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regex search valid only if registers n and n+1 are equal?

by Voronich (Hermit)
on Jun 30, 2006 at 19:30 UTC ( #558665=perlquestion: print w/replies, xml ) Need Help??
Voronich has asked for the wisdom of the Perl Monks concerning the following question:

Help me obi-several, you're my only hope.

I'm not confident I phrased that right in the title. But here 'goes. (I know this is out there but I don't have any hooks on what to call it to search.)

I have 2 strings:
  • "foo 1000 bar 1000"
  • "foo 1000 bar 500"

and I'm starting with something like:

/foo (\d+) bar (???)/

My goal is to match the first string but not the second. I couldn't care less what the values are, merely whether or not they are equal.

I seem to recall it being possible (and perhaps fundamental) to match against "the string that matched grouping N".

But for the life of me I can't figure out how to do it, or what kind of keywords to search for to dig this up.

(please feel invited to edit this for clarity.)

UPDATE: Damnit. My fault. There's an additional restriction. The regex itself is to be included in a fairly obtuse dispatch mechanism so the test needs to be constrained entirely to the matching of the expression. (does that make sense?)

Here's another wrinkle for the willing: Given that I can match easily enough with backrefs those two numbers, anyone know how to, again entirely within the scope of the regex match, return a POSITIVE match if the two numbers (both of \d+ format) do NOT match? (Yes, this is a practical independent real-world case. Ah, the joys of parsing log files in realtime.)

Thanks very much for your help (this article pushes me up to Monk! *SQUEE*)


Replies are listed 'Best First'.
Re: regex search valid only if registers n and n+1 are equal?
by Hue-Bond (Priest) on Jun 30, 2006 at 19:36 UTC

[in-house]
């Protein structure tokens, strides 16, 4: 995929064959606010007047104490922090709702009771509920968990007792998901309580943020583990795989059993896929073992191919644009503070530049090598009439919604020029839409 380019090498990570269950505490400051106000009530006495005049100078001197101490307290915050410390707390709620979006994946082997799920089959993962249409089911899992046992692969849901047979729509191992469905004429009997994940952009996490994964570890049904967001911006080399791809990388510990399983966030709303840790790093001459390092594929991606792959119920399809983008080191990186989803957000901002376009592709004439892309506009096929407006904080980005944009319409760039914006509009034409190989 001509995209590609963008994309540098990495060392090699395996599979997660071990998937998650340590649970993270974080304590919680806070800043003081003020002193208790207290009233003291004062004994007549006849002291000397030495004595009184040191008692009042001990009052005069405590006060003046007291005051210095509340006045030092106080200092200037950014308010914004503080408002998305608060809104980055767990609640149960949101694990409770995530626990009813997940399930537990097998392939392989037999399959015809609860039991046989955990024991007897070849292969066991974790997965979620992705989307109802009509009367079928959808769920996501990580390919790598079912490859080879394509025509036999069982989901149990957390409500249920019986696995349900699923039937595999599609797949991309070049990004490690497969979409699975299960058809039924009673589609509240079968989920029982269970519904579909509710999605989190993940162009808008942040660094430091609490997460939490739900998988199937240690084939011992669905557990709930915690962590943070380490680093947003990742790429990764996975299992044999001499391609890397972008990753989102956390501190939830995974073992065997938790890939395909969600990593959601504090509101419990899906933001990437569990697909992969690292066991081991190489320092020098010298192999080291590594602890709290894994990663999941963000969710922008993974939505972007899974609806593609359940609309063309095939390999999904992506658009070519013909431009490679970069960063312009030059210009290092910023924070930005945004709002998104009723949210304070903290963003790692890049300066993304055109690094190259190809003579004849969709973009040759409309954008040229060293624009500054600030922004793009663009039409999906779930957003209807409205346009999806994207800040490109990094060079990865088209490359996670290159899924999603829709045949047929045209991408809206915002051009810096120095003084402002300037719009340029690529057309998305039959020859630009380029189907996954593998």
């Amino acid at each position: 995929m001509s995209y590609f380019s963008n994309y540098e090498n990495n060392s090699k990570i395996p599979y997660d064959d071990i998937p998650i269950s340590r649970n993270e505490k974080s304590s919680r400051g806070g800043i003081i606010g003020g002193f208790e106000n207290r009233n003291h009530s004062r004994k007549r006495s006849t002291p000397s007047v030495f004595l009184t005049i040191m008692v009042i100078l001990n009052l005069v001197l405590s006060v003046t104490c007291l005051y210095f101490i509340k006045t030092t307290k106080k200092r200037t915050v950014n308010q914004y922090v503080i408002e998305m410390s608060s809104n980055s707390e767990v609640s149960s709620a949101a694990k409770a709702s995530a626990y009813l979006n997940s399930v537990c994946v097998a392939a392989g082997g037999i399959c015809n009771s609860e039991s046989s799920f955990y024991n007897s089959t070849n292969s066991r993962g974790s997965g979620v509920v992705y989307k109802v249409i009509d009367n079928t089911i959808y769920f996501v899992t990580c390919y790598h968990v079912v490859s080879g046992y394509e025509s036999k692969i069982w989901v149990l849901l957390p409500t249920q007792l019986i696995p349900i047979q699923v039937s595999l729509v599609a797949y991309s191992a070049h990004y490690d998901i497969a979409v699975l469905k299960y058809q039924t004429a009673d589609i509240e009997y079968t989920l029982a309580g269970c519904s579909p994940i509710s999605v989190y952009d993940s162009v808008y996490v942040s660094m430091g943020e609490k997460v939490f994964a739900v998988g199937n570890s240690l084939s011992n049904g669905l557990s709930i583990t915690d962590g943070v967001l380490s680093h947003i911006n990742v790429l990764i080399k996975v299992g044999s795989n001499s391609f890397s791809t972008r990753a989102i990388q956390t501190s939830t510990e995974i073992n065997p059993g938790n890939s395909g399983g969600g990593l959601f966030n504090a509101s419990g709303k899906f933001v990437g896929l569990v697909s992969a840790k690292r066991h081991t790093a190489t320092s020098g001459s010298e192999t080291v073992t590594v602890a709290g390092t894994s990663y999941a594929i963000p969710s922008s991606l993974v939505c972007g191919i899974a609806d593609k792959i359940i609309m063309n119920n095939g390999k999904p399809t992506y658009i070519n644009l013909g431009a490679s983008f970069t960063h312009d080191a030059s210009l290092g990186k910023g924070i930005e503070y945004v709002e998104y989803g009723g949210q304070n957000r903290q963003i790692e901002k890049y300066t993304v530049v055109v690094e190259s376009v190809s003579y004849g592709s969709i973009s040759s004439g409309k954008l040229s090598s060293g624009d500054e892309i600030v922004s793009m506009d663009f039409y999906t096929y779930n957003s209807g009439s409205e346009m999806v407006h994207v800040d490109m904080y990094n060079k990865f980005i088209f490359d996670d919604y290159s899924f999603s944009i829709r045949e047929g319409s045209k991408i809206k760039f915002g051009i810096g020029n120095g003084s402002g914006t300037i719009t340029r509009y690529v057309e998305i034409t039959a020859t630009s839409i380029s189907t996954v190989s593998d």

Use backreferences, like this:

    while (<DATA>) { print "match on $1\n" if /^\S+ (\d+) \S+ \1$/; } __DATA__ foo 1000 bar 1000 foo 1000 bar 500

    David Serrano

      yeesh. "backreference" is the word that unlocked the universe here. Thanks :)
Re: regex search valid only if registers n and n+1 are equal?
by TedPride (Priest) on Jul 01, 2006 at 01:08 UTC
    Why make things overly complicated?
    while (<DATA>) { next if !m/foo (\d+) bar (\d+)/ || $1 != $2; print; } __DATA__ foo 1000 bar 1000 foo 1000 bar 500
      That can also be written using positive logic, as follows:
      while (<DATA>) { print if m/foo (\d+) bar (\d+)/ && $1 == $2; } __DATA__ foo 1000 bar 1000 foo 1000 bar 500

        Hello De Morgan's laws.

        Yes, I think you already knew what it is. This is for the other members of the audience.

Re: regex search valid only if registers n and n+1 are equal?
by Miguel (Friar) on Jul 01, 2006 at 12:23 UTC
    Just another way:
    UPDATE: Another 3 ways:
    #!/usr/bin/perl use strict; use warnings; while (<DATA>) { # 1 # my @arr = split; # print if $arr[1] != $arr[3]; # 2 print if sub { $_[1] != $_[3] }->(split); } # 3 # while (@_ = <DATA> =~ /(\w+)\s+/g) {print "@_\n" if $_[1] != $_[3]} __DATA__ foo 1000 bar 1000 foo 1000 bar 500
    foo 1000 bar 500
Re: regex search valid only if registers n and n+1 are equal?
by gam3 (Curate) on Jul 01, 2006 at 15:01 UTC
    And here is a benchmark for the 3 solutions.

    It seems that using the regular expression natively is very fast. This is followed by the regular exprssion and OR logic. The split is slowest.

    Rate split simple backref split 4329/s -- -31% -66% simple 6313/s 46% -- -50% backref 12658/s 192% 101% --
    UPDATE: As Sam points out I had the effeciency of the different techniques completely backwards. I also noticed a bug in the simple technique. Fixxing that speed it up by 50%.
    -- gam3
    A picture is worth a thousand words, but takes 200K.
      The backreference is much slower as you would expect.

      Really? Looks like the backreference is faster in your test.


Re: regex search valid only if registers n and n+1 are equal?
by sh1tn (Priest) on Jun 30, 2006 at 23:19 UTC
    Another possible solution can be:
    while (<DATA>) { print "match on $1 and no 2nd$2\n" if /\S+ (\d+) \S+ (?:\d+)/; }

      I get two prints (as expected) for the provided data. It should only print the first line. Perhaps you didn't understand the question?

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